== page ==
Friday, April 13, 2018

AARP Perpetuates Trope That The Only Good Codger Is A "Productive" (Or High Spending) Codger

It is amazing that when one travels to more socially progressive nations, especially strong on social insurance, or which embrace democratic socialist values,  there is not only greater happiness noticed, e.g.

But also the belief that once workers retire, at whatever age, there is no longer a need for them to be either "productive" or "consumers".   Not so in the US of A, evidently.   Our nation is still dominated by capitalist and Calvinist memes that reinforce the canard that the only worthy citizens are those who contribute directly to the GDP, either as productive workers, or consumers (consumption is responsible for nearly 70% of the Gross Domestic Product in the U.S.).   To underscore this we have the bastardized "Pareto economic model" which defines economic efficiency in terms of "utils" - such that each dollar spent by the rich or investor class is always worth more than each dollar spent by the lower 50 percent or hardcore saver class, e.g.

One of the most glaring examples being when, in 2003, the Fed Chairman Alan Greenspan - before the Senate Banking Committee  - averred  "Social Security benefits need to be cut to pay for Bush’s tax cuts."   What on Earth was the man thinking? Well, he's thinking on the basis of Pareto efficiency!

Social Security payments, especially with COLAs, do everything the Fed Chairman didn’t want. They pour more money into the economy, but not via productive labor or market investments. People receive their checks merely by existing and breathing day to day, and having paid into the system with FICA deductions.   In other words, the elderly are mostly unproductive drains who must be tolerated, say even if we can't get their Social Security monies converted to private investments, or their Medicare turned into "voucher" systems.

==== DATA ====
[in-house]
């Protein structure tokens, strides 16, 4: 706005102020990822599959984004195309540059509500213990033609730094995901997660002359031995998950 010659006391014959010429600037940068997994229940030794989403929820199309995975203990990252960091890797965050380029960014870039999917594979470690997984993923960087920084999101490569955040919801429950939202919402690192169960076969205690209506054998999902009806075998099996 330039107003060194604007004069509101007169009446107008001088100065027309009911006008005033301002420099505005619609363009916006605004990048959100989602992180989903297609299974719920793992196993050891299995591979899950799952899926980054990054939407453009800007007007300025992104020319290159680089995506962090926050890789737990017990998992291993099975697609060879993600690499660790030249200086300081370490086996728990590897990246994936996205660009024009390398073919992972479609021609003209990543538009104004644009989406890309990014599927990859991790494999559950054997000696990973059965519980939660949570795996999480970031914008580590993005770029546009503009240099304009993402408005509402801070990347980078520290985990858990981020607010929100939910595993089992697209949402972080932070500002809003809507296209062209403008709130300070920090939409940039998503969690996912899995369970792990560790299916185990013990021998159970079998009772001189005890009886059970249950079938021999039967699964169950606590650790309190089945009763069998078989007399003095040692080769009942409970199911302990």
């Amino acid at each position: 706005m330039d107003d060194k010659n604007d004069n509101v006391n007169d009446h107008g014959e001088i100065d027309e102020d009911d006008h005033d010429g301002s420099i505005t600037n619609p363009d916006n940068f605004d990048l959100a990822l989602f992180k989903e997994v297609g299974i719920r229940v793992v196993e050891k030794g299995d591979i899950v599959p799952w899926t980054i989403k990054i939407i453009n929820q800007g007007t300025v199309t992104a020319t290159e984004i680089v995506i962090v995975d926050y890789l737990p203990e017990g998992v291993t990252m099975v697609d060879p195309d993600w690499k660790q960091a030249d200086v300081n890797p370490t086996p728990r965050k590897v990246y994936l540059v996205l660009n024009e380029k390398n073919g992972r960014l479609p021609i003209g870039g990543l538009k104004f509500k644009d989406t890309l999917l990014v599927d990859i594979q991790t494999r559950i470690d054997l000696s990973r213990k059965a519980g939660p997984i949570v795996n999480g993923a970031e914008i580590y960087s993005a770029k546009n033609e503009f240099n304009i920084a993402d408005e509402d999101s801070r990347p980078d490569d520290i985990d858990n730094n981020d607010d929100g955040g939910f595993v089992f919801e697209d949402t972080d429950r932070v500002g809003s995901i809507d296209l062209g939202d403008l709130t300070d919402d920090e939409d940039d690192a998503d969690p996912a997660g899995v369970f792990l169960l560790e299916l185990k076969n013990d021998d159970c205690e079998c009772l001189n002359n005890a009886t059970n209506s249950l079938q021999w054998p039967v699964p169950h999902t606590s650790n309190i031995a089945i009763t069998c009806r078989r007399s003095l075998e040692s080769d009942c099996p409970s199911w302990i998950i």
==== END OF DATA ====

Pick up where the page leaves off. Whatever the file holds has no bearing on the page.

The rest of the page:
Now, this trope is resurrected in the latest AARP POV column by Jo Ann Jenkins ('Changing the World's Conversation About Aging-. p. 42, April , AARP Bulletin). She writes:

"Where leaders once looked at the growing aging population and saw only retirees, they are now beginning to see a new type of experienced, accomplished workforce. Where they once saw only expensive costs, they are now beginning to see an exploding consumer market that is bolstering our longer a growing pool of dependents."

In other words, reaffirming the trope that if an oldster isn't working and productive, or spending on all kinds of material bullshit:  RVs, new TVs,  gas-fired barbecues, new carpets, etc.  s/he is an "expensive  drain and "dependent".   Gasp!  Just a retiree! Imagine! But, WTF is wrong with just being a retiree, say after you've put in your dozens of years of hard work? And what is wrong with retiring and not having to be a spendthrift freak  either?   Only in America, the land of the almighty dollar, where profits are put before people,  can this type of degenerate thinking prosper and be sold to ...who? Well, mainly Neoliberals and closet Calvinists convinced the only good Medicare beneficiary is one who works 5 hours a day to pay for his medical treatments!

Be assured that Ms. Jenkins babble isn't the first on this issue. Some 7 or so years ago there appeared the cheery, upbeat Saturday Evening Post article, 'The New Retirement'. Therein we were  informed that "Americans are increasingly choosing to stay on the job after age 65 and money is only part of the story". Well, who'da thunk?